Ranjana is a bard worker and a good planner of naughty schemes. 



Back Row. Paula Lawrence, Trish Simmons, Cathy Maclaren, Margaret Armi- 

tage, Fran Wilson, Marg Bagnal'l. 
Third Row. Marg Thomas, Barb Thomas, Arme Cooke, Judy Dyson, Debby 

Grills, Charlotte Sinclair, Trish Wilgress, Sue McNicol, Maggie Hinkson, 

Debby Leach, Janet Uren. 
Second Row. Sally Sutton, Shane O'Brien, Liz Greeniberg, Jane White, Janet 

Stubbins, Patsy Derrick, Jane Martin, Judy Levine, Sarah Whitwill, Jennifer 

Coyne, Janet Davies. 
Front Roiv: Christina Coyne, Deborah Coyne, Mary Wainwright, Bev Erland- 

son. Sue Cohen, Noelle Clark, Cathy Moore, Ranjana Basu. 


Dear Fry, 

1967, as well as being Canada's Centennial, has also been one of Fry's most 
rewarding years. 

Thanks to the co-operation and spirit of Fry as a group we won the House 
Cup— a moment I shall always look back on with pride and joy. 

In sports, although not usually our forte, we made a nearly successful come- 
back, but unfortunately were not good enough to beat Keller— maybe next year. 

Academically we excelled and our "charity money blitz" doubled last year's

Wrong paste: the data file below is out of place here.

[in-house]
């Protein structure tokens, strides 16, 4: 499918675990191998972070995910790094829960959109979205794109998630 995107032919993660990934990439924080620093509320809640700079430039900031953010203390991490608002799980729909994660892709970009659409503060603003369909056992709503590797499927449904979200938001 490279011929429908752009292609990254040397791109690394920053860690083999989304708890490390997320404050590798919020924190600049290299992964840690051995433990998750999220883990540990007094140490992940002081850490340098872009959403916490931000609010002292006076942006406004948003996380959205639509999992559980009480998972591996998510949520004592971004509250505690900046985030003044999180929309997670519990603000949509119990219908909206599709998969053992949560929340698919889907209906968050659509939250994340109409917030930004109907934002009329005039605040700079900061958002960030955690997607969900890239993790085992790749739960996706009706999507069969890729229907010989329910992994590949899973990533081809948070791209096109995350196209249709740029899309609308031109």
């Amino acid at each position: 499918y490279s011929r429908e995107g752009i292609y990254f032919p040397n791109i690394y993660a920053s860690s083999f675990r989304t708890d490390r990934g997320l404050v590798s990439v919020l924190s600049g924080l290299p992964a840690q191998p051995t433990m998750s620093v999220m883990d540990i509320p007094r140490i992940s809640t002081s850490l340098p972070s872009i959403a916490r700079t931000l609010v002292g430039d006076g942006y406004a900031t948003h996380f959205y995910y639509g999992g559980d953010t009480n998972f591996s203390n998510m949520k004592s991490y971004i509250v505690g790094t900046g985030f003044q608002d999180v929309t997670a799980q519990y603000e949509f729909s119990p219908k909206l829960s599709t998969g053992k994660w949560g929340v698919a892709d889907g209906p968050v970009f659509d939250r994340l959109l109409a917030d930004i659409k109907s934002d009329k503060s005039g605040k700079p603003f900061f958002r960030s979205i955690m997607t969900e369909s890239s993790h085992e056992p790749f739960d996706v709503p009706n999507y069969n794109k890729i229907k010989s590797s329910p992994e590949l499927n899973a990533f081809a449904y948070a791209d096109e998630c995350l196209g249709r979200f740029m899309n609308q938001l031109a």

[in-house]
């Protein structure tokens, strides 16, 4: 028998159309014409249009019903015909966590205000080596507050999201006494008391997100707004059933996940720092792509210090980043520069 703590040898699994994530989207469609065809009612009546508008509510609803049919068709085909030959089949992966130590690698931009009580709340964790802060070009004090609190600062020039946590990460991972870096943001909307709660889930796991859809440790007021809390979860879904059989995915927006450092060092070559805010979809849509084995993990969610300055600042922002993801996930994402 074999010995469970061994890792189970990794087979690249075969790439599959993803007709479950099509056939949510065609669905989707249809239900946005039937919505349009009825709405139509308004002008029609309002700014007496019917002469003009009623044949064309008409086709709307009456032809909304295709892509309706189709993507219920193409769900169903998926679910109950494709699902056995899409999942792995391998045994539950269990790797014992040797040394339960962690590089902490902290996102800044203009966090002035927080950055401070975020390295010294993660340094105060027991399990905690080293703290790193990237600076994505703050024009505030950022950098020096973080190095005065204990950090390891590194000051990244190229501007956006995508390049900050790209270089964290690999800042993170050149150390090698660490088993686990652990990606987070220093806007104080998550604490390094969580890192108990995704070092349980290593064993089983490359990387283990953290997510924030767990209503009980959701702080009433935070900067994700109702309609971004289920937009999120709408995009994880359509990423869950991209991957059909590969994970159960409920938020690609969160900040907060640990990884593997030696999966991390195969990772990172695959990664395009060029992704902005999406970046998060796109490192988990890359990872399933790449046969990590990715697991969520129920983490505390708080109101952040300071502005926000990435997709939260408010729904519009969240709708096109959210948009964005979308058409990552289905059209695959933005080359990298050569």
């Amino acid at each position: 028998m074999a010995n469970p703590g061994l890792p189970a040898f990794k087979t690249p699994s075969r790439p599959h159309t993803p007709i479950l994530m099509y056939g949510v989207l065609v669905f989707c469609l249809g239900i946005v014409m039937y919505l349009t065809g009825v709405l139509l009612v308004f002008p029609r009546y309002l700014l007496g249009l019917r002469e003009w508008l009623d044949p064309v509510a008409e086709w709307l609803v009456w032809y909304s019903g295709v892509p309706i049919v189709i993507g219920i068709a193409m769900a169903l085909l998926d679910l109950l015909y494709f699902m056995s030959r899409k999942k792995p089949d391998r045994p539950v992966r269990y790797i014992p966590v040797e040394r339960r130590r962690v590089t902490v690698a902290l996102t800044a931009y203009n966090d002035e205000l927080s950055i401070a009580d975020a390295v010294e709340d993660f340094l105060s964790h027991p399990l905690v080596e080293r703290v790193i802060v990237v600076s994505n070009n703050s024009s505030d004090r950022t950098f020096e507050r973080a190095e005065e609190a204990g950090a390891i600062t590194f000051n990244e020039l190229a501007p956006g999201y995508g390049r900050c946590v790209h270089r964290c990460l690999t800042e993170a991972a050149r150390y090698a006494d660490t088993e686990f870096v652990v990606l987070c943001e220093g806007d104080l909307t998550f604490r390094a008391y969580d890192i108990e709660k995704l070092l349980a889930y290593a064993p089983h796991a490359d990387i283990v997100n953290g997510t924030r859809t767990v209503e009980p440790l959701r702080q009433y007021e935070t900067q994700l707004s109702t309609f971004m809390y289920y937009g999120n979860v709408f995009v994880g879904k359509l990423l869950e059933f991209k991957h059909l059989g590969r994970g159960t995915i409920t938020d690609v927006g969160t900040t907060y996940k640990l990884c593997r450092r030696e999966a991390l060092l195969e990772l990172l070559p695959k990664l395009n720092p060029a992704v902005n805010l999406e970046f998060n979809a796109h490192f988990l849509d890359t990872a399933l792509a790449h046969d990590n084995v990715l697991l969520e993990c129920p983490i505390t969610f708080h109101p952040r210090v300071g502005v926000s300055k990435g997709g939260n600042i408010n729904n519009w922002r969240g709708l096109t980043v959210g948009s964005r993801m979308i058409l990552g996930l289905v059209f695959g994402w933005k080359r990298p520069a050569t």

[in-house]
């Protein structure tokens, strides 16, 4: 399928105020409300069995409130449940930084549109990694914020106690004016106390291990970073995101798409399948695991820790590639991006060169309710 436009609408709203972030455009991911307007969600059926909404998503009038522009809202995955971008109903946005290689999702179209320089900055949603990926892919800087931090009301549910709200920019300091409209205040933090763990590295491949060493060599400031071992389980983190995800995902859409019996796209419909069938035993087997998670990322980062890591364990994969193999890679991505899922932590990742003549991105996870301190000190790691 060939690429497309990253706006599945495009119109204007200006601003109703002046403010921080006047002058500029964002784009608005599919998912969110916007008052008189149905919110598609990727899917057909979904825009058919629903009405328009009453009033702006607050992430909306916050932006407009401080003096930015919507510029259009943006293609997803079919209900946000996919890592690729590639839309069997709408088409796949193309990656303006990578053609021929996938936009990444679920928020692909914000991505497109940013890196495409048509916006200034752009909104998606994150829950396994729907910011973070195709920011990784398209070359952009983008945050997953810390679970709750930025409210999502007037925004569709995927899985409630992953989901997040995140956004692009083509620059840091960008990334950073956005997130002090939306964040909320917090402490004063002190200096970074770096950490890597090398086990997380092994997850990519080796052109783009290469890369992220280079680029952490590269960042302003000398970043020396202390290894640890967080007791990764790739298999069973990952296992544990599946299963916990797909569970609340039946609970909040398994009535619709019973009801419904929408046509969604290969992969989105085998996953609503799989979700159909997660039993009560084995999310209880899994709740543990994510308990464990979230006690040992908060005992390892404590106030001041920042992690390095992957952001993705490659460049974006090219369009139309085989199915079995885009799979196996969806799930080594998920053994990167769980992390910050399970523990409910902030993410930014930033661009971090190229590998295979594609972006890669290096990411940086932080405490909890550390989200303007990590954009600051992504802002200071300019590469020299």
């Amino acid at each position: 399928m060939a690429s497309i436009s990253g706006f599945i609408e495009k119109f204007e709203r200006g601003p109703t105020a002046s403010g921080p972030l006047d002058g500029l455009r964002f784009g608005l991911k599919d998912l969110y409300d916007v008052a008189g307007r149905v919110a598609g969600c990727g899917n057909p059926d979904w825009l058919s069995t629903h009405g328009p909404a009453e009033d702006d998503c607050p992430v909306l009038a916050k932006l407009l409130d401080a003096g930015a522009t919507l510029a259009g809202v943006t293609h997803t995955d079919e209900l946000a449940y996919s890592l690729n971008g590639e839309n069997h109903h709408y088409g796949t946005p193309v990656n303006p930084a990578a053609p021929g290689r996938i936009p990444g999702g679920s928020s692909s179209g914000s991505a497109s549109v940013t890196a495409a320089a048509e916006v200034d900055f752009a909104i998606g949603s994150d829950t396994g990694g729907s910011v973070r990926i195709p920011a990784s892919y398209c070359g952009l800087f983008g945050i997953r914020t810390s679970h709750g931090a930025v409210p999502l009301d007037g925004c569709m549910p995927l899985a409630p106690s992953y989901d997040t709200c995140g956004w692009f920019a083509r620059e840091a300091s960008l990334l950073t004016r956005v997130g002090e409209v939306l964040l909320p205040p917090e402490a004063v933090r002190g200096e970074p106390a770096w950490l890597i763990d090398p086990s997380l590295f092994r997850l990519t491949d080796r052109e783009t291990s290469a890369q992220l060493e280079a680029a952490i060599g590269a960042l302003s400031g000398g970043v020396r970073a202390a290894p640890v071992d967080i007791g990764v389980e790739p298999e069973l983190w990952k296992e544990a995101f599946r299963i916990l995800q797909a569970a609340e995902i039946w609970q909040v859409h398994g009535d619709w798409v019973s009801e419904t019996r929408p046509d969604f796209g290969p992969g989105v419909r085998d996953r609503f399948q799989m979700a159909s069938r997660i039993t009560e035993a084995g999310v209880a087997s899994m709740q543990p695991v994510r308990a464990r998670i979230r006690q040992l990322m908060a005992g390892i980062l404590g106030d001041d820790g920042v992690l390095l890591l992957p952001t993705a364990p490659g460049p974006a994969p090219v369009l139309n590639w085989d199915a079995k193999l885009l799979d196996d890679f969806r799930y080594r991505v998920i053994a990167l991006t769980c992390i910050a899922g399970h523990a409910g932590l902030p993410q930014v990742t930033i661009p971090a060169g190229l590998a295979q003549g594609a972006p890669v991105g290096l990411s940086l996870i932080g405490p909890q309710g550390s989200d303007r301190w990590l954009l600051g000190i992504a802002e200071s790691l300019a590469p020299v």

Thank you Fry for my happiest year at Elmwood. 




Back Row: Jeff Heintzman, Sue Williamson, Cyn Maynard, Freida Lockhart, 

Kim Walker, LynnCarr-Harris, Cynthia Magee, Pat Mullen. 
Third Row: Rosande Bellaar Spruyt, Deb'by Smith, Jenny Smart, Lindy Dwyer, 

Joy Wallingford, Lynn Holt, Judy Patton, Xandy Smith, Janet Hughson; 

Sue Dier, Robin Ogilvie. 
Second Row: Christine Haase, Angle Andras, Penny Parker, Jane NichoUs, 

Evva Massey, Terry Pettet Brenda Durgan Sue Michelson, Jackie Heard, 

Chris Deeble, Merideth Manley, Sue Massey, Christie Morris. 
Front Row: Anneke Dubash, Francis Dinezy, Isabel Douglas, Tauny Nixon, 

Carol Robinson, Lu Hodgins, Pat Lynch-Stauton, Christie Ault, Georgina 

Mundy, Sheila Mcllraith. 

Dear Keller: 

The year has passed quickly and now it's time to say goodbye. To all 
Kellerites some of whom will be leaving this year, I would like to wish the 
best of luck, in whatever you do in the years to come. To those who will 
be here next year, and to the new girls, I trust you will carry on the spirit 
of Keller House. 

This year has not ended in a complete success, but neither have we failed. 
The spirit you have put into ail our activities made 'being your House Head 
a rewarding job. 

There is not enough room to thank each member individually but I would 
like to take this opportunity to thank you as a group for all the co-operation 
that I received throughout the year. Again I wish you all the best of luck! 



P.S. — A word of advice to Jeff: teach Xandy and Debby how to knit! 



Back Ronx: Jane Blyth, Catherine Thompson, Martha Scott, Sheila Kershman,